As a stylish, unique shopping street

featuring both national and internationally

known brands – Tesco and Timorous

Beasties to name but two – plus many

independently owned shops, bars,

restaurants and cafes, what’s not to love

about Great Western Road?

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EDITOR

SUZANNE MARTIN

PHOTOGRAPHER

GREGOR REID

CONTRIBUTING WRITERS

MIKE FINDLAY, GREG KANE,

TRACY MUKHERJEE,

SUSAN ROBERTSON, LENNY SMITH,

BRIAN TOAL

HAIR & MUA

TERRI CRAIG

STYLIST

JACKI CLARK

WESTENDERMAGAZINE.COM

INFO@WESTENDERMAGAZINE.COM

07905 897238

WESTENDER MAGAZINE IS ON

FACEBOOK, TWITTER

& INSTAGRAM

Publisher: Westender Magazine

Whilst every care has been taken to ensure that the data in this publication is accurate, neither the publisher nor its editorial

contributors can accept, and hereby disclaim, any liability to any party to loss or damage caused by errors or omissions

resulting from negligence, accident or any other cause.

Westender Magazine does not officially endorse any advertising material included within this publication.

No part of this publication may be reproduced, stored in any retrieval system, or transmitted in any form – electronic,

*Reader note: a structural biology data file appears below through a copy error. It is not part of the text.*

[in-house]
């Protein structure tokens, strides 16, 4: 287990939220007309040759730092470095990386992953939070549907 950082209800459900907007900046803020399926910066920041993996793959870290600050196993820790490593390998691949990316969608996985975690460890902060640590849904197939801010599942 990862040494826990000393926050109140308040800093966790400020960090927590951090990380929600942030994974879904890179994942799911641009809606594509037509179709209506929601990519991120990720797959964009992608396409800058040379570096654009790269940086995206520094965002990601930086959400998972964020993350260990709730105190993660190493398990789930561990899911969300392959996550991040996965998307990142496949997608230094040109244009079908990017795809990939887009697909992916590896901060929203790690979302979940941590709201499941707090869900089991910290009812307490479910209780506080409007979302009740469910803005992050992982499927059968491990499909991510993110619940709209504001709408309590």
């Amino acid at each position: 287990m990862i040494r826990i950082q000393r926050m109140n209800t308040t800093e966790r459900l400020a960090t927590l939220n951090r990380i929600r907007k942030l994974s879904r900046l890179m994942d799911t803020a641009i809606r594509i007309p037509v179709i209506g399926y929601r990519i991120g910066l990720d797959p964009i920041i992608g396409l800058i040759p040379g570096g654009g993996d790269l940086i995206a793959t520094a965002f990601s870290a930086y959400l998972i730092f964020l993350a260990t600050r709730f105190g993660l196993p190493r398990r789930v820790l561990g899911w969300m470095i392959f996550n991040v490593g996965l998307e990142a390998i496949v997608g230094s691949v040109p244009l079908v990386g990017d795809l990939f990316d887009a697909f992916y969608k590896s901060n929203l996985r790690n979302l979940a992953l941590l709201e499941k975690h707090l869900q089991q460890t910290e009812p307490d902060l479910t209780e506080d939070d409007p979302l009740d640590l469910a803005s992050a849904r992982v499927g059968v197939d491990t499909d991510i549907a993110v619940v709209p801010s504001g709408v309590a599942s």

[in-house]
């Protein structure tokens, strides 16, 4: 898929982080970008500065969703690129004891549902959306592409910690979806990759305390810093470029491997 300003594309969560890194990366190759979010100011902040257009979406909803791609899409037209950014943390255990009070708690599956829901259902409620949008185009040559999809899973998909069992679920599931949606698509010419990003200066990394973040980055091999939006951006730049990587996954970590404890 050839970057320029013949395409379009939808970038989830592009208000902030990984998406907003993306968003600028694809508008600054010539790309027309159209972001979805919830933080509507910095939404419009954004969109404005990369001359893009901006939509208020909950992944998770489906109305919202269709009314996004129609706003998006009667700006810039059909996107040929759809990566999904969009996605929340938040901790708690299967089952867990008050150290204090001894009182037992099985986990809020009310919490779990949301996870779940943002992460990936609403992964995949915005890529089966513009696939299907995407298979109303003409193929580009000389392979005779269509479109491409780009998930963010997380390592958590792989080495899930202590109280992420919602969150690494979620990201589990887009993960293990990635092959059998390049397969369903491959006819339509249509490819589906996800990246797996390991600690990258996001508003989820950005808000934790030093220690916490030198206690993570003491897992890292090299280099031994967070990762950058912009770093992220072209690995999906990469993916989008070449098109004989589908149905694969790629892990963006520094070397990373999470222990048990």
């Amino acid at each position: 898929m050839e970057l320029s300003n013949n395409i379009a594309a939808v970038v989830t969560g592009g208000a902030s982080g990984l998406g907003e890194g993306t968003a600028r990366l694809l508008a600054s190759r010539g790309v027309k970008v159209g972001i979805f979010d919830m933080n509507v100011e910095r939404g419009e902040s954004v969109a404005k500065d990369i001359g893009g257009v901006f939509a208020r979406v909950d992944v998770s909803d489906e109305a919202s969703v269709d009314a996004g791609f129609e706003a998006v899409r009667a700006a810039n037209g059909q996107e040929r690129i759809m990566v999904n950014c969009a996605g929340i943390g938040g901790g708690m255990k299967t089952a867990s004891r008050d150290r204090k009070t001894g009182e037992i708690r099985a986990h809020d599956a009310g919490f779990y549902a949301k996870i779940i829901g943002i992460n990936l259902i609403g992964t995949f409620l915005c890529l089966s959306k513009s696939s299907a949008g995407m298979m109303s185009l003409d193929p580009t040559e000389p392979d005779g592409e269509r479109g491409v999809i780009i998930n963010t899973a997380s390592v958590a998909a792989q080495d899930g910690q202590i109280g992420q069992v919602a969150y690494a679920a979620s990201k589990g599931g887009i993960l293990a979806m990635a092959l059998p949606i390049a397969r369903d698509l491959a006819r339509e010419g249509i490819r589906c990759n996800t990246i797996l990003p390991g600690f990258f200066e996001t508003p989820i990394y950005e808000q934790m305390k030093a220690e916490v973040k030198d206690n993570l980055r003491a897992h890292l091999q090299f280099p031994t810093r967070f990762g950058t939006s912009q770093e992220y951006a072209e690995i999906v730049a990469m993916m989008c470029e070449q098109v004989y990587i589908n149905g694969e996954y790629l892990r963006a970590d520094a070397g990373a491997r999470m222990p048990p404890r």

mechanical, photocopying, recording or otherwise – without prior permission of the publisher.


Westender www.westendermagazine.com Magazine Promotion| | 97

Business in ACTION

As Editor of Westender Magzine I first

met ActionCOACH Javier Peralta at the

West End Business Club in early

September 2019. Intrigued with what I heard,

after a free taster session the next week,

I signed up. It’s early days but the way I think

and conduct business is already changing –

for the better!

Javier picks up, ‘There are lots of business

in the West End with a lot of potential but

are performing at 20%-30% of their true

potential so we can help them get their

business thriving. Coaching, according to Sir

John Whitmore is about “unlocking people’s

potential to achieve maximum performance”.

‘ActionCOACH has developed a system

that has been tested for over 25 years and

used by thousands of businesses across

the world. Our clients benefit not just

from our experience of coaching 15,000

businesses every week but also from 1,000

ActionCOACHES in over 70 countries.

Step 1 Covers Mastery; that is eliminating

chaos and making the business stable with

robust foundations.

Step 2 Covers Niche; that is, making the

business cash rich and achieving predictable

cash flow rather than financial ups and downs

and feeling like being in a roller coaster.

Step 3 Covers Leverage; Systemising the

business, processes and making it efficient.

Step 4 Covers Team; getting the right

structure for growth. Your team run the

system and the system runs the business.

Step 5 Covers Synergy; this is when you

have achieved a well oiled machine and you

can put in a general manager. The business

has now become a commercial profitable

enterprise that runs without you. So you can

say that the business is now in “auto pilot”

Step 6 is Results; you can “copy and

paste” the business success you have had by